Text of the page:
World Systems Theory, like dependency theory, suggests that wealthy countries benefit from other countries and exploit those countries' citizens. In contrast to dependency theory, however, this model recognizes the minimal benefits that are enjoyed by low status countries in the world system. The theory originated with sociologist Immanuel Wallerstein, who suggests that the way a country is integrated into the capitalist world system determines how economic development takes place in that country.
According to Wallerstein, the world economic system is divided into a hierarchy of three types of countries: core, semiperipheral, and peripheral. Core countries (e.g., U.S., Japan, Germany) are dominant, capitalist countries characterized by high levels of industrialization and urbanization. Core countries are capital intensive, have high wages and high technology production patterns and lower amounts of labor exploitation and coercion. Peripheral countries (e.g., most African countries and low income countries in South America) are dependent on core countries for capital and are less industrialized and urbanized. Peripheral countries are usually agrarian, have low literacy rates and lack consistent Internet access. Semi-peripheral countries (e.g., South Korea, Taiwan, Mexico, Brazil, India, Nigeria, South Africa) are less developed than core nations but more developed than peripheral nations. They are the buffer between core and peripheral countries.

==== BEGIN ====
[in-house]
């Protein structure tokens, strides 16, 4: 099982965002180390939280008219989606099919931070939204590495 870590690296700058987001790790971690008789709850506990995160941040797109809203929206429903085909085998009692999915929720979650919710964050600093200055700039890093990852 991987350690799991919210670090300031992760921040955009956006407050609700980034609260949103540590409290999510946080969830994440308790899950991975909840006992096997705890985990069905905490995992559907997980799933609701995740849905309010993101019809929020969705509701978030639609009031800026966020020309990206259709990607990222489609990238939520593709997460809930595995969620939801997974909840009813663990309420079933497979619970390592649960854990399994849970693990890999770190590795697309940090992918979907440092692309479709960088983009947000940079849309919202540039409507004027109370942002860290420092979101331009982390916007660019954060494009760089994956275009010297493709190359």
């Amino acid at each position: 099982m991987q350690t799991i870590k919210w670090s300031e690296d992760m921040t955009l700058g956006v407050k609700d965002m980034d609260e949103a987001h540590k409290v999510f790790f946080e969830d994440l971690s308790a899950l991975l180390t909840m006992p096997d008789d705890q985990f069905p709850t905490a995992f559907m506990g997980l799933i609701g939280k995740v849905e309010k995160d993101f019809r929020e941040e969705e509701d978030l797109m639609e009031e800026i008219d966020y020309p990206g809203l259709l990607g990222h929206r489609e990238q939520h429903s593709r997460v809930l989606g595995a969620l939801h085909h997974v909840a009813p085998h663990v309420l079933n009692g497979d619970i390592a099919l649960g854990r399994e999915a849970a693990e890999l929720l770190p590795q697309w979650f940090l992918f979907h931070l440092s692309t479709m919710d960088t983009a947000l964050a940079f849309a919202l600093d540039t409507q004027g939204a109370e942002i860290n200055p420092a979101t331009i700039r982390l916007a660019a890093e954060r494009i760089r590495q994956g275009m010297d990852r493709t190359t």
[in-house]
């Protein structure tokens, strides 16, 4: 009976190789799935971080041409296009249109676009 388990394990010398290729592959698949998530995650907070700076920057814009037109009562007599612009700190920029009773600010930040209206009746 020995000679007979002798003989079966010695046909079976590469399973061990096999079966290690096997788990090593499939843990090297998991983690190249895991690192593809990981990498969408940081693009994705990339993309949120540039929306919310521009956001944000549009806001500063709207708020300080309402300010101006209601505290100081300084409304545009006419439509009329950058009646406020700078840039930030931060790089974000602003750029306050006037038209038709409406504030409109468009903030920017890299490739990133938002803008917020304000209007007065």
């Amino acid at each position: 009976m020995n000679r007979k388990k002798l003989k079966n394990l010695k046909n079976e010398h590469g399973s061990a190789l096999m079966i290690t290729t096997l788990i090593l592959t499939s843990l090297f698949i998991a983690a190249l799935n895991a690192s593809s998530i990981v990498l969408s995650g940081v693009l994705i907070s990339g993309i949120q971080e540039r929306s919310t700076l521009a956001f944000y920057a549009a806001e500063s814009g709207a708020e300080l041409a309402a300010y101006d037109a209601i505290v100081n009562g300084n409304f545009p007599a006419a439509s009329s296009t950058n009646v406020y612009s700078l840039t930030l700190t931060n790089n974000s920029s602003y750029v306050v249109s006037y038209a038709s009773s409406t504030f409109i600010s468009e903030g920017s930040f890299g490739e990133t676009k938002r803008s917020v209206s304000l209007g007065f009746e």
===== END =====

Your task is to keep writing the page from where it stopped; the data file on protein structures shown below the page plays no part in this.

Core countries own most of the world's capital and technology and have great control over world trade and economic agreements. They are also the cultural centers which attract artists and intellectuals. Peripheral countries generally provide labor and materials to core countries. Semiperipheral countries exploit peripheral countries, just as core countries exploit both semiperipheral and peripheral countries. Core countries extract raw materials with little cost. They can also set the prices for the agricultural products that peripheral countries export regardless of market prices, forcing small farmers to abandon their fields because they can't afford to pay for labor and fertilizer. The wealthy in peripheral countries benefit from the labor of poor workers and from their own economic relations with core country capitalists.
11th Century World System
In the 11th century, international production and trade was dominated by the exchange of silk, and thus countries along the silk route were the dominant participants in the "world-system. " Today, with vast communications and transportation technology, virtually every society participates in the world-system as either a source of raw materials, production, or consumption.